Annie Mac interview with RTE

'Other Voices', the gathering that put Dingle on the rock 'n' roll map, is back on RTÉ Two for its ninth series, the third with Dublin-born BBC Radio 1 presenter Annie Mac as host. She tells Harry Guerin why it's more than just a job for her - and more than just another TV music show for viewers.

Annie Mac - "I don't think it's ever going to be something that I don't want to do"
Harry Guerin: This is your third year of stocking up on thermals and heading down to Dingle in the middle of winter - you're an honorary citizen now.
Annie Mac: I absolutely love doing 'Other Voices'. I don't think it's ever going to be something that I don't want to do, for various reasons: it being Irish, me being Irish - and being Irish means a lot to me. Living in England and not actually getting to do a lot of work in Ireland and with Irish people means that when the opportunity initially came up I was like: 'I really want to do this'. And then when I went [to Dingle], saw the calibre of the show, the calibre of the music, the line-up... It's kind of hard to describe why it's special, and I think the reason is because of the people who run it and are behind it are just really special people that you just don't want to let down. It means everything to them.

HG: Not just to the makers of the show, but to the residents of Dingle as well.
AM: Dingle stops for 'Other Voices'; it feels like a festival in the town. Everybody talks about it. The really wonderful thing is how Philip [King, series producer] has done it and how he's made it part of Dingle - the way they stream every gig on high quality HD screens in about five of the key pubs. So the atmosphere you get in St James' Church is kind of paralleled in each of these pubs. They're packed, and everybody goes in and everybody acts like they're in the church! They don't say a word between the songs; they clap after every song like you would in a gig. You could hear a pin drop in these pubs; it's absolutely amazing. The whole town feels really, really involved with the show, which is a really lovely thing.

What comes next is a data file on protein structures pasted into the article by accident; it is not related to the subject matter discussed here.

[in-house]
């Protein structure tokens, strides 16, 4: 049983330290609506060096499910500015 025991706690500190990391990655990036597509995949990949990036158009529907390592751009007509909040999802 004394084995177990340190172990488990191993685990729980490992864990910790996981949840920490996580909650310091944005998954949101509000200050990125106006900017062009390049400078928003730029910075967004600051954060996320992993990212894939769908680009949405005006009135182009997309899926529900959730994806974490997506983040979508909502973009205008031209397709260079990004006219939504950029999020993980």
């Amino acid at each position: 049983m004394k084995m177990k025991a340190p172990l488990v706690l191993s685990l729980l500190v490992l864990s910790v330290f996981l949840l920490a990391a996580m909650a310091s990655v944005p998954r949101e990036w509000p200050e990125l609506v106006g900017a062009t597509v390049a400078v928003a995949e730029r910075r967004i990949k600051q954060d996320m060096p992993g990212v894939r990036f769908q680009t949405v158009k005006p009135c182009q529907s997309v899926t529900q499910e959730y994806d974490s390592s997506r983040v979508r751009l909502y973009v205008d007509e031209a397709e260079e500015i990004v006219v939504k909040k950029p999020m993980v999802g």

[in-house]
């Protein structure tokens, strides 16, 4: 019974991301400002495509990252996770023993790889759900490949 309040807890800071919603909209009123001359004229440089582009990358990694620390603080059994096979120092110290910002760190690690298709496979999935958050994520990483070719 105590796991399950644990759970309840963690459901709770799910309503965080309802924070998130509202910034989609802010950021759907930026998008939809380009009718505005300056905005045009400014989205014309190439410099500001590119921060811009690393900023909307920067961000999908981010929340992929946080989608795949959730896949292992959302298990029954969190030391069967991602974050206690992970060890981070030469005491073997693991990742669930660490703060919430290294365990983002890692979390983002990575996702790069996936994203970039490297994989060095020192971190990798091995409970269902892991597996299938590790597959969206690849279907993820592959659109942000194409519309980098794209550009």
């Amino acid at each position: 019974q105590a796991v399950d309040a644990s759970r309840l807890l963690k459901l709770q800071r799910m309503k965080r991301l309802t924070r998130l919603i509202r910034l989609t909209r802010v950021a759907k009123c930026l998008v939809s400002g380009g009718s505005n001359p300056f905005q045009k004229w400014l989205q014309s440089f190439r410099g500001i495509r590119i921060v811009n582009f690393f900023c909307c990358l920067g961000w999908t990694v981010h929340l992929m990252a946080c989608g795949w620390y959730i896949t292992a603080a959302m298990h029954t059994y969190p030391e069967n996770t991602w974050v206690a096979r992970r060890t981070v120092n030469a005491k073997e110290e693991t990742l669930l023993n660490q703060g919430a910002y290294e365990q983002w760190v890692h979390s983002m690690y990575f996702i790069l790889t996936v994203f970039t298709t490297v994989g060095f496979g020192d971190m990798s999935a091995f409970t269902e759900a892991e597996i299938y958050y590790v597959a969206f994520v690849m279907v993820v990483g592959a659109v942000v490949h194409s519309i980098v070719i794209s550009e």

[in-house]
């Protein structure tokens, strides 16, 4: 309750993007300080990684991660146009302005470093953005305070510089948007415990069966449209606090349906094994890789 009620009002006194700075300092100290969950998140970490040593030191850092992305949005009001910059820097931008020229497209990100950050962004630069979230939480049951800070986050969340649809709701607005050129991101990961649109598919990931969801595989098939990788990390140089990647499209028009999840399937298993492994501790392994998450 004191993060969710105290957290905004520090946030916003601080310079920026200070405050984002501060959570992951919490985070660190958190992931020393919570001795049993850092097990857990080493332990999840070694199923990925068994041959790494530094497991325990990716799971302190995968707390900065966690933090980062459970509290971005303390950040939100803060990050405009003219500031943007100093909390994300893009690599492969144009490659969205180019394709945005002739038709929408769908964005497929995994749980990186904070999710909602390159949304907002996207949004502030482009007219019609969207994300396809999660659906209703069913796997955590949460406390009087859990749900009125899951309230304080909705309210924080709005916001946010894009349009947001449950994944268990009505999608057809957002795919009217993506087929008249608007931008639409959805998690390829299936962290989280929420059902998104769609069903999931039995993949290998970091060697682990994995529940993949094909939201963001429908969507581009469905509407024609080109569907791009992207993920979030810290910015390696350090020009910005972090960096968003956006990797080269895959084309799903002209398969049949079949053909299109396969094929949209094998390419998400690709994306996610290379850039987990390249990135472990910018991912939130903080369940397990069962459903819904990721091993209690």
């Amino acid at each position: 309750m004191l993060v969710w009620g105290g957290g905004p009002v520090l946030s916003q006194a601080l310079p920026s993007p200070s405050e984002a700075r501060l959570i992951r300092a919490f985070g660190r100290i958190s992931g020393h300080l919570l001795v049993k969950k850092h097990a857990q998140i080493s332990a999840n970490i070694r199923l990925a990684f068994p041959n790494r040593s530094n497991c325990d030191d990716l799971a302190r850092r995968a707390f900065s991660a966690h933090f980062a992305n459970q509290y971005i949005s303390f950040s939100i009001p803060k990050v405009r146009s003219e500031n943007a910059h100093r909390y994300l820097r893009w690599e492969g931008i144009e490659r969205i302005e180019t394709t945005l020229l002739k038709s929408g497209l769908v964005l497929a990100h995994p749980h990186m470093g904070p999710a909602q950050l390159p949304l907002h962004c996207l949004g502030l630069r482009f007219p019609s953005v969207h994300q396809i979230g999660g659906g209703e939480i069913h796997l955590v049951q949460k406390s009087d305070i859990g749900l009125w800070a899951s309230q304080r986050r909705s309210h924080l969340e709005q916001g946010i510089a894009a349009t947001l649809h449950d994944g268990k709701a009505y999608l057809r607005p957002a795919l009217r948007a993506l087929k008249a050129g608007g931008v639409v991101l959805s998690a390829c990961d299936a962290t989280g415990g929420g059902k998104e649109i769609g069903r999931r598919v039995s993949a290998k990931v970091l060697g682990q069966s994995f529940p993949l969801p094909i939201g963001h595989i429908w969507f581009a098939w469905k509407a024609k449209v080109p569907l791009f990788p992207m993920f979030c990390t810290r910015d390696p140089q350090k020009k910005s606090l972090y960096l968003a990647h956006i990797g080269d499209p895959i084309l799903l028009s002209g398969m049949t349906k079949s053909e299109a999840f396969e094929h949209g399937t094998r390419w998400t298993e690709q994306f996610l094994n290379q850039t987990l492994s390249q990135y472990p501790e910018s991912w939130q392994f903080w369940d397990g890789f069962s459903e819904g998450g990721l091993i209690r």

HG: I think the atmosphere in St James' Church is one of the big reasons why the show has such dedicated fans.
AM: I've worked in music TV before, and with a lot of music TV the problem is that it's all about the cameras and the TV show and not about the actual atmosphere in the room. The amazing thing about 'Other Voices' is that you kind of forget about the cameras. It's about being in this amazing church, it's about the kind of electric atmosphere [there]. The people who go to that church are genuinely excited for every act equally. It's not like 'Oh my God, it's all about this one big band'. Everyone is given the same welcome, the same treatment and the same kind of enthusiasm and anticipation when they play that church. You can really feel that when you watch it; it feels like you're part of that atmosphere. It always feels like a gig rather than a TV show.

HG: And no matter how successful an act is, or how many gigs they've played, Dingle is one they don't forget.